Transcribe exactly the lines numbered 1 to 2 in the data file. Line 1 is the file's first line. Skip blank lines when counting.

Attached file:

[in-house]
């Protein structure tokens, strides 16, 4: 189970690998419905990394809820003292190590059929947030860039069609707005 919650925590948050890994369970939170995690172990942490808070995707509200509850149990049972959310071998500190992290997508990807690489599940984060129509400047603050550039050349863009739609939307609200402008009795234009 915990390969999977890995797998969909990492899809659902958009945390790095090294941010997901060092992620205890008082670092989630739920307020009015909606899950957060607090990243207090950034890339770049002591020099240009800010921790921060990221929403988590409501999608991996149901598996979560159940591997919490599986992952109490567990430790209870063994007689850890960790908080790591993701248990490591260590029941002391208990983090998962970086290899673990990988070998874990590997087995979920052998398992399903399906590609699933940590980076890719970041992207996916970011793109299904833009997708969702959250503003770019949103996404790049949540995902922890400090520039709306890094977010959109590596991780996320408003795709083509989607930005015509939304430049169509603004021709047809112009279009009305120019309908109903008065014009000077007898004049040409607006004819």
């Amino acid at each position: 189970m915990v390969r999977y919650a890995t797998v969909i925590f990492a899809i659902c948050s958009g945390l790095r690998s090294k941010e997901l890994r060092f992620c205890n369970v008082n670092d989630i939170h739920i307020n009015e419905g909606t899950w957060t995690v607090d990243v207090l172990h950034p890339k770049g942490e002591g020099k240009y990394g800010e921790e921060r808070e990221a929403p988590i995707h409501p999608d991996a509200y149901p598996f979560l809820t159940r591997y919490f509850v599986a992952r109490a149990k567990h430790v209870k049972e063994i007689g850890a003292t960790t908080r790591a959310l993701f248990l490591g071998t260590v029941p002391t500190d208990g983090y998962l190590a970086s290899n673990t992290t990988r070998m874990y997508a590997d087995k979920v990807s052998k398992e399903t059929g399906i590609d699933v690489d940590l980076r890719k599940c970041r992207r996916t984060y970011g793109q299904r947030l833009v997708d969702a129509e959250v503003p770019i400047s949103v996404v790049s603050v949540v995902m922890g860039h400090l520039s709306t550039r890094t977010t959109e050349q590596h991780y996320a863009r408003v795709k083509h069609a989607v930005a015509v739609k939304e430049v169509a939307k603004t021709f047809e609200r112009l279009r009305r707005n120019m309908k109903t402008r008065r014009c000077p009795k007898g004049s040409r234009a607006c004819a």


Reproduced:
[in-house]
């Protein structure tokens, strides 16, 4: 189970690998419905990394809820003292190590059929947030860039069609707005 919650925590948050890994369970939170995690172990942490808070995707509200509850149990049972959310071998500190992290997508990807690489599940984060129509400047603050550039050349863009739609939307609200402008009795234009 915990390969999977890995797998969909990492899809659902958009945390790095090294941010997901060092992620205890008082670092989630739920307020009015909606899950957060607090990243207090950034890339770049002591020099240009800010921790921060990221929403988590409501999608991996149901598996979560159940591997919490599986992952109490567990430790209870063994007689850890960790908080790591993701248990490591260590029941002391208990983090998962970086290899673990990988070998874990590997087995979920052998398992399903399906590609699933940590980076890719970041992207996916970011793109299904833009997708969702959250503003770019949103996404790049949540995902922890400090520039709306890094977010959109590596991780996320408003795709083509989607930005015509939304430049169509603004021709047809112009279009009305120019309908109903008065014009000077007898004049040409607006004819």